Feast or Famine Review

Despite its problems, Feast or Famine is a feast of fun.

Those of us who are blessed with a steady income typically don’t think too hard about where our food comes from. Our sustenance is everywhere, and the biggest fight we endure to acquire it usually involves getting to McDonalds before they stop serving breakfast. Feast or Famine for iOS recalls a time when our ancestors burned all their calories just trying to secure their next meal. Go on: Run through the grass, listen to the thunder of hooves, and feel the primal thrill of the hunt—without getting off your couch of course, because man, who needs that noise when the hockey game is on.

You play through Feast or Famine as Glyph, a sticklike hunter who may look familiar if you’ve ever taken a good look at some ancient cave paintings. Glyph must hunt for himself and his village, but the bison and fowl he stalks aren’t going to just give themselves up as entrees. Glyph needs to bring them down the old-fashioned way, and that means tons of running.

Feast or Famine is essentially an endless running game, but it has some clever twists that set it apart in a very busy genre. As Glyph runs, he encounters lots of dangerous and delicious animals that can be speared or bludgeoned with rocks or boomerangs (psst—under the right circumstances, they can also be sizzled with ray guns). When Glyph takes down one of these animals, it refills his “meat meter,” which otherwise depletes constantly through a level. If Glyph reaches the end of a level before the meter runs out and he starves, he’s declared a survivor—at least for another day.

Feast or Famine

But hunting is hard work. Glyph can only throw his weapon a limited number of times, but he can recharge it by waiting or by picking up a refill. Even if he manages to conserve his ammo, there are still tons of traps that will slow him down (thus letting his quarry get away), or in the case of the game’s numerous tar pits, kill him outright.

Feast or Famine is powered by an amusing and original concept, and the game’s presentation is stellar. Glyph and his prey all look like they leapt straight off the walls of some archeological ruin, and the pounding tribal soundtrack is a great accompaniment to your hunts. This is a game that’s worthy of a good set of headphones.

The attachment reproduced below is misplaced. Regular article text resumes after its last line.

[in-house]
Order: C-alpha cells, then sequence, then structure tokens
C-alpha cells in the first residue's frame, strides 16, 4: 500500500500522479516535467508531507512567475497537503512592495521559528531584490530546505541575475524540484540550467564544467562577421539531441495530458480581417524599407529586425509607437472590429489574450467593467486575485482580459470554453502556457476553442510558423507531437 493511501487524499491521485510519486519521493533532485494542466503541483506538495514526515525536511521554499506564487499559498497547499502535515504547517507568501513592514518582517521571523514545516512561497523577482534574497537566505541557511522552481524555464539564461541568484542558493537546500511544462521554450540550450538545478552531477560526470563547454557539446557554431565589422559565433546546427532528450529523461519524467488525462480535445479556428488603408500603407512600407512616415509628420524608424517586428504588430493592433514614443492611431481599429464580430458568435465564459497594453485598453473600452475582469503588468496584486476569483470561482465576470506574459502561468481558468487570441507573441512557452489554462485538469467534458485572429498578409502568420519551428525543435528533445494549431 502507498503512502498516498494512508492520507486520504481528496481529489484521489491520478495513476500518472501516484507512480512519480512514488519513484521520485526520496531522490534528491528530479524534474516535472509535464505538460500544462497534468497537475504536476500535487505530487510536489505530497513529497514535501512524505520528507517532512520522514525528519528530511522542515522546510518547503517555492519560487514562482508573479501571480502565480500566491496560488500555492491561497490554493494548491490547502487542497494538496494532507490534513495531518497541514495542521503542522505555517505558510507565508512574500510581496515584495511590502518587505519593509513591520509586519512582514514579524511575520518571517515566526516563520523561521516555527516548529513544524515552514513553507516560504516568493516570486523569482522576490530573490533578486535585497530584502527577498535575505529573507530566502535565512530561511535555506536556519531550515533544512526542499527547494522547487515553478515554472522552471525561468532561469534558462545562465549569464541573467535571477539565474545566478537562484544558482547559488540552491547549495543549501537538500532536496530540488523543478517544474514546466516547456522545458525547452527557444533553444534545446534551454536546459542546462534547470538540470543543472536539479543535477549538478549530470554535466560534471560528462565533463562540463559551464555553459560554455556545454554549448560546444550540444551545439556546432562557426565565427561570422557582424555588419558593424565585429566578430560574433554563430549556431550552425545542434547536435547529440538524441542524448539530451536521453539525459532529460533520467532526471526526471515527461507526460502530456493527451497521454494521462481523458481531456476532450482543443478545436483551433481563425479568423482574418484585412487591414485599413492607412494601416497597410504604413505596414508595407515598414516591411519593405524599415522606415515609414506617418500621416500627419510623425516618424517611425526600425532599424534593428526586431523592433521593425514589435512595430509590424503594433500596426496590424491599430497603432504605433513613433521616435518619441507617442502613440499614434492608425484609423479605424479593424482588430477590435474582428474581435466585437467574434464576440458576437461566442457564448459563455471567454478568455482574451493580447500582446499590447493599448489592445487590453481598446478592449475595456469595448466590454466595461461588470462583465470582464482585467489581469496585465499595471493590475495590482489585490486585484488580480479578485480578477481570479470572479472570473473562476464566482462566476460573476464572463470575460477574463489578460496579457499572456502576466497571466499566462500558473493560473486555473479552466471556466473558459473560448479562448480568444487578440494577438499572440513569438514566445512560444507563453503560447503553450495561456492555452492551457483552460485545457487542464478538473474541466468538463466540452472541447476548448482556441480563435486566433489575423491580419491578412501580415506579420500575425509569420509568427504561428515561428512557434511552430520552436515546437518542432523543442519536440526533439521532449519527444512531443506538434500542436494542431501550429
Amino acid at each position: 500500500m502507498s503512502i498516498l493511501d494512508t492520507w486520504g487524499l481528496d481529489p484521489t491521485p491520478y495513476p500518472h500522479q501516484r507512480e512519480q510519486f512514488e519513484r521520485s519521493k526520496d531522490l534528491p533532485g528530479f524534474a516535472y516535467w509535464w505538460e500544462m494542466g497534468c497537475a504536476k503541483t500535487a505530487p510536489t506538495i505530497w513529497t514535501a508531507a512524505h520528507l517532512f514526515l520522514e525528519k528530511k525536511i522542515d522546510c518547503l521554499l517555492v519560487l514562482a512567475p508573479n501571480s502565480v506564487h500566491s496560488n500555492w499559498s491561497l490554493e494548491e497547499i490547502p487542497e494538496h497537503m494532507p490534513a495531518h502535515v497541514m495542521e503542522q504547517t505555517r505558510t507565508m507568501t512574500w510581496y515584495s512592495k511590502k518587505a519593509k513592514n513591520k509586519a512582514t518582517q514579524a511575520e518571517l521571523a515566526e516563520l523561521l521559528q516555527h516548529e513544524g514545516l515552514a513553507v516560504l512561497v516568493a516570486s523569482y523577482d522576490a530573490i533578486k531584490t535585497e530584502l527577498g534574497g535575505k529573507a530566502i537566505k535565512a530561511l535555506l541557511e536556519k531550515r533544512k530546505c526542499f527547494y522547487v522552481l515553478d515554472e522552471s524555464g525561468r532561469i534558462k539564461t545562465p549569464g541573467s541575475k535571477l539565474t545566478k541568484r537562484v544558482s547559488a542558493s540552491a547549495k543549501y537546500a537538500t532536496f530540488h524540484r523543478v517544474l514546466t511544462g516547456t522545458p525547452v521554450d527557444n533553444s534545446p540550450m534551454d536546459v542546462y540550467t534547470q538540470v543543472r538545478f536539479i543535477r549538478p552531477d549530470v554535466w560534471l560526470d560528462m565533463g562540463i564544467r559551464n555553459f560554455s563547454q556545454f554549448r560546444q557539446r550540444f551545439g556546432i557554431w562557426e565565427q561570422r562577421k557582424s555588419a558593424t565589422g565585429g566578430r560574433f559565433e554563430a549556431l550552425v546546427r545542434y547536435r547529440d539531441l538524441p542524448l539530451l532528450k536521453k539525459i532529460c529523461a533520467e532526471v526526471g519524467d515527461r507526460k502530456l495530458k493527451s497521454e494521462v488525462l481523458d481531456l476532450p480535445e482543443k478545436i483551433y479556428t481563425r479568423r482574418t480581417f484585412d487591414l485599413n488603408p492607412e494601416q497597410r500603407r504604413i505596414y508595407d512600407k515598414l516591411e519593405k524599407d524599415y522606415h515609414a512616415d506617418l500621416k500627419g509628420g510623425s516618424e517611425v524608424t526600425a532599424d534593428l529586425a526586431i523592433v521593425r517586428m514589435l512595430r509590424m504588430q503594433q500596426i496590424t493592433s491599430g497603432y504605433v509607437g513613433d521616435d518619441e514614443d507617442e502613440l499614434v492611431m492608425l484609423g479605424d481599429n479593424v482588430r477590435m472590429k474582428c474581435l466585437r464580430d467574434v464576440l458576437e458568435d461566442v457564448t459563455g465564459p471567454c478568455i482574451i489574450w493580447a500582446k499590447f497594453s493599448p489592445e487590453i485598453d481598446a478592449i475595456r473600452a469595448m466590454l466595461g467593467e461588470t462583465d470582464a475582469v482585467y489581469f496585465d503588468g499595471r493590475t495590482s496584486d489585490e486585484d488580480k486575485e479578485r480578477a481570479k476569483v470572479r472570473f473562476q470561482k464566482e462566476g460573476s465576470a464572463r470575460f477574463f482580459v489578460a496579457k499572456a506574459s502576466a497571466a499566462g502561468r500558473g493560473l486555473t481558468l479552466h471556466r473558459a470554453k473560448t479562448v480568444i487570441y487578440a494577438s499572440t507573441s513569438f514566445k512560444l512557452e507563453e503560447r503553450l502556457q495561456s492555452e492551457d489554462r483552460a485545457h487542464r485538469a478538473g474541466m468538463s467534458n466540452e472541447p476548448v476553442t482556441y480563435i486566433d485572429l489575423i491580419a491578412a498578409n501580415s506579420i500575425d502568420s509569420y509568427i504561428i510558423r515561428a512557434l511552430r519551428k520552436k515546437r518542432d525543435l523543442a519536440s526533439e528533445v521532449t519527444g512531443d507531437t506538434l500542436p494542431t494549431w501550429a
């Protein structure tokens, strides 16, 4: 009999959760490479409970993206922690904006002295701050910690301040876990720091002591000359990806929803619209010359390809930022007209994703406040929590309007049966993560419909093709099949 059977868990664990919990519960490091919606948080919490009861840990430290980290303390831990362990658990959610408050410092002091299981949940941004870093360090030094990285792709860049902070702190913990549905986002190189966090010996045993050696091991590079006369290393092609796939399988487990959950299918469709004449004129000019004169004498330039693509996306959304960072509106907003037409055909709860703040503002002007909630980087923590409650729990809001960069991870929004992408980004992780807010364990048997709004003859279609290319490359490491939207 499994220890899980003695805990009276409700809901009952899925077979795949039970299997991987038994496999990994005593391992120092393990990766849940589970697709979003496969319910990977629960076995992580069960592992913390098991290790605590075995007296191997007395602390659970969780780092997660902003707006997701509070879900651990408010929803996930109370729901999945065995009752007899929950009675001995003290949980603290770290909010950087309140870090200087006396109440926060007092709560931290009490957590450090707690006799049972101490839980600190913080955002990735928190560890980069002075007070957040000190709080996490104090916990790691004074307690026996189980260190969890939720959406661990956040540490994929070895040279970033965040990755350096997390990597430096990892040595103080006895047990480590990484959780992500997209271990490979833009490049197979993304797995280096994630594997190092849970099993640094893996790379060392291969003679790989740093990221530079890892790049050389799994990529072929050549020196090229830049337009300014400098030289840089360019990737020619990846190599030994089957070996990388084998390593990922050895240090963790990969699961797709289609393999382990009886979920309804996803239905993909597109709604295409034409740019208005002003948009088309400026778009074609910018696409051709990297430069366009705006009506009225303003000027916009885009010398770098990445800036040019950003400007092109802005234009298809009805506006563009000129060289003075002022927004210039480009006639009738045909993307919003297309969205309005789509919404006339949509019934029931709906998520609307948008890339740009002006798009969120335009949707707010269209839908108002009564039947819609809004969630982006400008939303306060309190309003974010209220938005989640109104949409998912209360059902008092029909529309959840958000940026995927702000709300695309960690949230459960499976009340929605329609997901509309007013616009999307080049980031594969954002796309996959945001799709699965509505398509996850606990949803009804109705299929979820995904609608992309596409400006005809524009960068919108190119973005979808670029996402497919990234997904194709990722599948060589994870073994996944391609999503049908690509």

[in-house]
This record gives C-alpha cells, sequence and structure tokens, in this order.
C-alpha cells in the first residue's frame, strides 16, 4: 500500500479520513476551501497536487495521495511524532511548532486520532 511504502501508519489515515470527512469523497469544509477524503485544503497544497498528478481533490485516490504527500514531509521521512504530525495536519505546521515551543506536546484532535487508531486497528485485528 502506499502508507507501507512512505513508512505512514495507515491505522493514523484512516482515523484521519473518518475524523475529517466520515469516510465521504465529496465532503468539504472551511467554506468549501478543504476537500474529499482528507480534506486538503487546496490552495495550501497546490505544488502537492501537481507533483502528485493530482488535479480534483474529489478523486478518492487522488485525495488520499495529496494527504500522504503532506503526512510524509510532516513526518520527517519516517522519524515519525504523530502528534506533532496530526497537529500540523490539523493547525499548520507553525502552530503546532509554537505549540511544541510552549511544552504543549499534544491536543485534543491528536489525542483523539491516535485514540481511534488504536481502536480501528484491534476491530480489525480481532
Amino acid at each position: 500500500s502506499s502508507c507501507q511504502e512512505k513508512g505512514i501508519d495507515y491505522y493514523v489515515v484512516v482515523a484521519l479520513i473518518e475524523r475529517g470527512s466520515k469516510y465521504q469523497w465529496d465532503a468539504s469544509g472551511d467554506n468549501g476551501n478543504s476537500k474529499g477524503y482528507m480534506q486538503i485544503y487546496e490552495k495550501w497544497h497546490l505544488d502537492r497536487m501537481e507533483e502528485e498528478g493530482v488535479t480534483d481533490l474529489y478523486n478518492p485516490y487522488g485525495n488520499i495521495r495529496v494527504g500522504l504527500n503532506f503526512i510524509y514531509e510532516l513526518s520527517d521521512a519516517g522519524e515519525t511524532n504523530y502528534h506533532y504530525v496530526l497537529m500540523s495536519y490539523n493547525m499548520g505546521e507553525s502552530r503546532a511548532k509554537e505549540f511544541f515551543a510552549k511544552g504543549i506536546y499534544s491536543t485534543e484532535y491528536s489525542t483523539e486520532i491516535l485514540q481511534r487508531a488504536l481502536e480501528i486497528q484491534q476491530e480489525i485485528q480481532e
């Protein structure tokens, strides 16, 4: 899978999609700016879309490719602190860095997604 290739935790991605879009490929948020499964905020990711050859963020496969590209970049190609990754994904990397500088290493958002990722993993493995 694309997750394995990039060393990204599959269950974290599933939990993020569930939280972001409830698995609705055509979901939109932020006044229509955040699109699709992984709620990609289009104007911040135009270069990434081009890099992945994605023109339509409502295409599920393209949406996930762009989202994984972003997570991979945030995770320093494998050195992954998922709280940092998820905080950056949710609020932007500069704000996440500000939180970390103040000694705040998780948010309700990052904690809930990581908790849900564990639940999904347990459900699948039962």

Unfortunately, there are still points where Feast or Famine trips and falls on its own spear. You tap on the left side of the screen to throw your weapon, and the projection is determined by the height of your tap. Since the XY axis is reversed (and version 1.0 of the game offers no way to change things up), tapping on the lower half of the screen results in a high shot, and tapping high results in Glyph firing low. It can be difficult to get a feel for where your weapon will end up, though things get significantly easier when you secure the boomerang. You can also hold onto a tap to freeze time and adjust your shot, though you expend more energy if you fail.

Feast or Famine

And while Feast or Famine‘s visual style is a lot of fun to behold, Glyph’s black outline, as well as the outlines of the animals he pursues, has a way of blending in with the game’s grey-and-brown backgrounds. It can be hard to see where you’re going at times, which becomes a big problem when you’re surrounded by tar pits and angry boars. Death means going back to the start of a level, and sitting through each level’s load times over and over is bound to make you as mad as a hungry Neanderthal.

Feast or Famine limps along at times, but as a whole, it deserves a spot near the top of the endless runner food chain. Grab it, hunt down a Big Mac, and play.  

Content writer

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